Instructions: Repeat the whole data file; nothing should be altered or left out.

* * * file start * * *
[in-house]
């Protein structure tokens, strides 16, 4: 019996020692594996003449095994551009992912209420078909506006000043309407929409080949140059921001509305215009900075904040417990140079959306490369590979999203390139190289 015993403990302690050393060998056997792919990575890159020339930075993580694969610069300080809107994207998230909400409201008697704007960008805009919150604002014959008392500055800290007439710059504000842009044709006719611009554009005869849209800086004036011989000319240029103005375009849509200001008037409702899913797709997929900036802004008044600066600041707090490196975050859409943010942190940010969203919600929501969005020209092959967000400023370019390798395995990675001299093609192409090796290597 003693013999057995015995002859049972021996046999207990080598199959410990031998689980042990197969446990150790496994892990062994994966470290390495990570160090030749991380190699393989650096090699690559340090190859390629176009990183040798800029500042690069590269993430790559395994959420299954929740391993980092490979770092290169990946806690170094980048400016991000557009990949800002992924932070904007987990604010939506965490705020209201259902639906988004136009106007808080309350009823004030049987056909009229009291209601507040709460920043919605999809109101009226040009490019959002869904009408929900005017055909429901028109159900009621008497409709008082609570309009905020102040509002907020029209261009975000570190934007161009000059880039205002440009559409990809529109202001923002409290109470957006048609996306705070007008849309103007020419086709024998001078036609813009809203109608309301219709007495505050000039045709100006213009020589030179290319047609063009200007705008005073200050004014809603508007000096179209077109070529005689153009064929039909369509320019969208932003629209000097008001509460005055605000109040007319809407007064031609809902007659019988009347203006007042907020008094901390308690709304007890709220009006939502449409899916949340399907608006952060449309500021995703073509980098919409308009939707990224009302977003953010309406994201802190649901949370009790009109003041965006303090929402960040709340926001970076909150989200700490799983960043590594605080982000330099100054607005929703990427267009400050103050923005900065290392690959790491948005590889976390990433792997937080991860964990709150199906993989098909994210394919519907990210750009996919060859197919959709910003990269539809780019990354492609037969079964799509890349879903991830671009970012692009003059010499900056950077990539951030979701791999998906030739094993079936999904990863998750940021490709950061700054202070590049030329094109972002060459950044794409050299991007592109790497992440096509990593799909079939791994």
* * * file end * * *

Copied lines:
[in-house]
């Protein structure tokens, strides 16, 4: 019996020692594996003449095994551009992912209420078909506006000043309407929409080949140059921001509305215009900075904040417990140079959306490369590979999203390139190289 015993403990302690050393060998056997792919990575890159020339930075993580694969610069300080809107994207998230909400409201008697704007960008805009919150604002014959008392500055800290007439710059504000842009044709006719611009554009005869849209800086004036011989000319240029103005375009849509200001008037409702899913797709997929900036802004008044600066600041707090490196975050859409943010942190940010969203919600929501969005020209092959967000400023370019390798395995990675001299093609192409090796290597 003693013999057995015995002859049972021996046999207990080598199959410990031998689980042990197969446990150790496994892990062994994966470290390495990570160090030749991380190699393989650096090699690559340090190859390629176009990183040798800029500042690069590269993430790559395994959420299954929740391993980092490979770092290169990946806690170094980048400016991000557009990949800002992924932070904007987990604010939506965490705020209201259902639906988004136009106007808080309350009823004030049987056909009229009291209601507040709460920043919605999809109101009226040009490019959002869904009408929900005017055909429901028109159900009621008497409709008082609570309009905020102040509002907020029209261009975000570190934007161009000059880039205002440009559409990809529109202001923002409290109470957006048609996306705070007008849309103007020419086709024998001078036609813009809203109608309301219709007495505050000039045709100006213009020589030179290319047609063009200007705008005073200050004014809603508007000096179209077109070529005689153009064929039909369509320019969208932003629209000097008001509460005055605000109040007319809407007064031609809902007659019988009347203006007042907020008094901390308690709304007890709220009006939502449409899916949340399907608006952060449309500021995703073509980098919409308009939707990224009302977003953010309406994201802190649901949370009790009109003041965006303090929402960040709340926001970076909150989200700490799983960043590594605080982000330099100054607005929703990427267009400050103050923005900065290392690959790491948005590889976390990433792997937080991860964990709150199906993989098909994210394919519907990210750009996919060859197919959709910003990269539809780019990354492609037969079964799509890349879903991830671009970012692009003059010499900056950077990539951030979701791999998906030739094993079936999904990863998750940021490709950061700054202070590049030329094109972002060459950044794409050299991007592109790497992440096509990593799909079939791994």